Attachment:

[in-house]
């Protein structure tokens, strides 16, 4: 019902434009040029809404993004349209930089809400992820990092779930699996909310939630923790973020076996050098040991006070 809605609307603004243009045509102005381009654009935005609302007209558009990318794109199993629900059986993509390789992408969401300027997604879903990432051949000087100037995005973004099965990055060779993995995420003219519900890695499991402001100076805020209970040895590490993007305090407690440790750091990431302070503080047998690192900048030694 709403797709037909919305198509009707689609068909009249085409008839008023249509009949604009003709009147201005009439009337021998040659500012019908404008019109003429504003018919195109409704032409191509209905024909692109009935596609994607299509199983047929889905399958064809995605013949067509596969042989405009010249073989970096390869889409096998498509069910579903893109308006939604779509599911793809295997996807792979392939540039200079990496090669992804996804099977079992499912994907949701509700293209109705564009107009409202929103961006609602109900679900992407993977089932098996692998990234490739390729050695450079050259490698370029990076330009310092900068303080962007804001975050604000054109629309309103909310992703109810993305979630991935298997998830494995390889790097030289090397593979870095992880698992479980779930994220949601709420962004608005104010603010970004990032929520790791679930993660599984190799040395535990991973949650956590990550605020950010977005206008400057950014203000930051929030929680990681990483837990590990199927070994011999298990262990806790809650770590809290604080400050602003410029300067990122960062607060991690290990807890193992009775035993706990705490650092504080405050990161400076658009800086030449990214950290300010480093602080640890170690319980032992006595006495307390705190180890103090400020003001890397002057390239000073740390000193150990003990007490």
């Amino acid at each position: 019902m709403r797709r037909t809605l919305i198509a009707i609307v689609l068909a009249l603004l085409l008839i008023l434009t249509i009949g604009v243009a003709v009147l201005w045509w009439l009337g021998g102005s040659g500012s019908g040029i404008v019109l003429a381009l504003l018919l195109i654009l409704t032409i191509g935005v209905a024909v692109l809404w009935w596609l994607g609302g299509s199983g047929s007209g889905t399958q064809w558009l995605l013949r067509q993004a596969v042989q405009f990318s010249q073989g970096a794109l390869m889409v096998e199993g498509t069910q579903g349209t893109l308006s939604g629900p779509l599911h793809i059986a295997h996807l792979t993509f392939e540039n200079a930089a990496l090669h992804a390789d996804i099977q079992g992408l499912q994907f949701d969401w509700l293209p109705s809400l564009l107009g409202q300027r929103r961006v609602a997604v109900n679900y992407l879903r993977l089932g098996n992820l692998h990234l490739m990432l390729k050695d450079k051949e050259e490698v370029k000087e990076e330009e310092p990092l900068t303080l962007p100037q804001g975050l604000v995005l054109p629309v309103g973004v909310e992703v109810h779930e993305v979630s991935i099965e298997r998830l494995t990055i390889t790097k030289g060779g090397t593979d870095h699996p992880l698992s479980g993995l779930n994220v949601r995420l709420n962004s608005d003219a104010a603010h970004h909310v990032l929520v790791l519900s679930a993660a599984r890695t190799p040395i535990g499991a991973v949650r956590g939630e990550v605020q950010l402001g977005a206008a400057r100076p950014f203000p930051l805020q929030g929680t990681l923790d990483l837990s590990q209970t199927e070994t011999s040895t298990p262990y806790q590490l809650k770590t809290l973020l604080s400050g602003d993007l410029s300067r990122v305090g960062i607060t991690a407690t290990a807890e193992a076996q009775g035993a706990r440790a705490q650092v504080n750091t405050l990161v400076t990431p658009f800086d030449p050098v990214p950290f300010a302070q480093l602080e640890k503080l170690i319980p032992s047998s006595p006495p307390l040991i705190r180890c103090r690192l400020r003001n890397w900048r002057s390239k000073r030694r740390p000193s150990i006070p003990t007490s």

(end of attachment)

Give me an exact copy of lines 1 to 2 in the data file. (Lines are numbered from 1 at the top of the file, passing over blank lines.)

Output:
[in-house]
């Protein structure tokens, strides 16, 4: 019902434009040029809404993004349209930089809400992820990092779930699996909310939630923790973020076996050098040991006070 809605609307603004243009045509102005381009654009935005609302007209558009990318794109199993629900059986993509390789992408969401300027997604879903990432051949000087100037995005973004099965990055060779993995995420003219519900890695499991402001100076805020209970040895590490993007305090407690440790750091990431302070503080047998690192900048030694 709403797709037909919305198509009707689609068909009249085409008839008023249509009949604009003709009147201005009439009337021998040659500012019908404008019109003429504003018919195109409704032409191509209905024909692109009935596609994607299509199983047929889905399958064809995605013949067509596969042989405009010249073989970096390869889409096998498509069910579903893109308006939604779509599911793809295997996807792979392939540039200079990496090669992804996804099977079992499912994907949701509700293209109705564009107009409202929103961006609602109900679900992407993977089932098996692998990234490739390729050695450079050259490698370029990076330009310092900068303080962007804001975050604000054109629309309103909310992703109810993305979630991935298997998830494995390889790097030289090397593979870095992880698992479980779930994220949601709420962004608005104010603010970004990032929520790791679930993660599984190799040395535990991973949650956590990550605020950010977005206008400057950014203000930051929030929680990681990483837990590990199927070994011999298990262990806790809650770590809290604080400050602003410029300067990122960062607060991690290990807890193992009775035993706990705490650092504080405050990161400076658009800086030449990214950290300010480093602080640890170690319980032992006595006495307390705190180890103090400020003001890397002057390239000073740390000193150990003990007490």